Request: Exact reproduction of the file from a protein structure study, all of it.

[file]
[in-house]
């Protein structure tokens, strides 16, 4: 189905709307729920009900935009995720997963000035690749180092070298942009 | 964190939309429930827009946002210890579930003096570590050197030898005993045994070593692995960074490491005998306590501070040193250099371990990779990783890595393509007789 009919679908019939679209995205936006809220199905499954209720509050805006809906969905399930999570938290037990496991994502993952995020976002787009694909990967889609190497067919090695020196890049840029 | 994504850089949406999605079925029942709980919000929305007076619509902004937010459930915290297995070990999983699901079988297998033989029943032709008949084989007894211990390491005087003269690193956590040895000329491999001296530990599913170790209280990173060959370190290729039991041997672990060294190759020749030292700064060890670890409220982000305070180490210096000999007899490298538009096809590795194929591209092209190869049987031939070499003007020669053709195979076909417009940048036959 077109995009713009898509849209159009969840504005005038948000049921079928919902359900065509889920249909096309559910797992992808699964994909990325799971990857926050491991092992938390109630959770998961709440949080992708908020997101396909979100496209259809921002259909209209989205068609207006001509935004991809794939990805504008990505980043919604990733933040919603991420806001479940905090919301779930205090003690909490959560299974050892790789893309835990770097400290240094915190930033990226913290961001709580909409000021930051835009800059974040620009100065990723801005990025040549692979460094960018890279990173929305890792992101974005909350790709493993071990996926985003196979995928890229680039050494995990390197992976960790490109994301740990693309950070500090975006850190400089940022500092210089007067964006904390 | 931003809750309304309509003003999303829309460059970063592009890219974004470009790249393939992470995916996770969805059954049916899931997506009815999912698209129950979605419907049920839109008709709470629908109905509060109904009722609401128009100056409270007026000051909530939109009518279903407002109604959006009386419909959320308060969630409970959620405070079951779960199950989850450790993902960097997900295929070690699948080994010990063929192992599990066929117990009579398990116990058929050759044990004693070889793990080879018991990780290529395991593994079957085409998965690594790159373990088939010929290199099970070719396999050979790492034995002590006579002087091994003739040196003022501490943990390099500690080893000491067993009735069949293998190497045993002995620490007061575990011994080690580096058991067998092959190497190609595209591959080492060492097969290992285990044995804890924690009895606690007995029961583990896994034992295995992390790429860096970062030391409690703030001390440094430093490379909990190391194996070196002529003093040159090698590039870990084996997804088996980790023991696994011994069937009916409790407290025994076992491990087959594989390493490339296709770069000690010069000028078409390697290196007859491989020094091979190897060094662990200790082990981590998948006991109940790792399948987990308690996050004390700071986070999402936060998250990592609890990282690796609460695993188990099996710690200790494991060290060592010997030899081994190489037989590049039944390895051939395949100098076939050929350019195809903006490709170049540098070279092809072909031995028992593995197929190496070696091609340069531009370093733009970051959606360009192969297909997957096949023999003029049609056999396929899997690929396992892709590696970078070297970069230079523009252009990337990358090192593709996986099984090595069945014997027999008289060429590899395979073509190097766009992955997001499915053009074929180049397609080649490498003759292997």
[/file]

[in-house]
């Protein structure tokens, strides 16, 4: 189905709307729920009900935009995720997963000035690749180092070298942009 | 964190939309429930827009946002210890579930003096570590050197030898005993045994070593692995960074490491005998306590501070040193250099371990990779990783890595393509007789 009919679908019939679209995205936006809220199905499954209720509050805006809906969905399930999570938290037990496991994502993952995020976002787009694909990967889609190497067919090695020196890049840029 | 994504850089949406999605079925029942709980919000929305007076619509902004937010459930915290297995070990999983699901079988297998033989029943032709008949084989007894211990390491005087003269690193956590040895000329491999001296530990599913170790209280990173060959370190290729039991041997672990060294190759020749030292700064060890670890409220982000305070180490210096000999007899490298538009096809590795194929591209092209190869049987031939070499003007020669053709195979076909417009940048036959 077109995009713009898509849209159009969840504005005038948000049921079928919902359900065509889920249909096309559910797992992808699964994909990325799971990857926050491991092992938390109630959770998961709440949080992708908020997101396909979100496209259809921002259909209209989205068609207006001509935004991809794939990805504008990505980043919604990733933040919603991420806001479940905090919301779930205090003690909490959560299974050892790789893309835990770097400290240094915190930033990226913290961001709580909409000021930051835009800059974040620009100065990723801005990025040549692979460094960018890279990173929305890792992101974005909350790709493993071990996926985003196979995928890229680039050494995990390197992976960790490109994301740990693309950070500090975006850190400089940022500092210089007067964006904390 | 931003809750309304309509003003999303829309460059970063592009890219974004470009790249393939992470995916996770969805059954049916899931997506009815999912698209129950979605419907049920839109008709709470629908109905509060109904009722609401128009100056409270007026000051909530939109009518279903407002109604959006009386419909959320308060969630409970959620405070079951779960199950989850450790993902960097997900295929070690699948080994010990063929192992599990066929117990009579398990116990058929050759044990004693070889793990080879018991990780290529395991593994079957085409998965690594790159373990088939010929290199099970070719396999050979790492034995002590006579002087091994003739040196003022501490943990390099500690080893000491067993009735069949293998190497045993002995620490007061575990011994080690580096058991067998092959190497190609595209591959080492060492097969290992285990044995804890924690009895606690007995029961583990896994034992295995992390790429860096970062030391409690703030001390440094430093490379909990190391194996070196002529003093040159090698590039870990084996997804088996980790023991696994011994069937009916409790407290025994076992491990087959594989390493490339296709770069000690010069000028078409390697290196007859491989020094091979190897060094662990200790082990981590998948006991109940790792399948987990308690996050004390700071986070999402936060998250990592609890990282690796609460695993188990099996710690200790494991060290060592010997030899081994190489037989590049039944390895051939395949100098076939050929350019195809903006490709170049540098070279092809072909031995028992593995197929190496070696091609340069531009370093733009970051959606360009192969297909997957096949023999003029049609056999396929899997690929396992892709590696970078070297970069230079523009252009990337990358090192593709996986099984090595069945014997027999008289060429590899395979073509190097766009992955997001499915053009074929180049397609080649490498003759292997």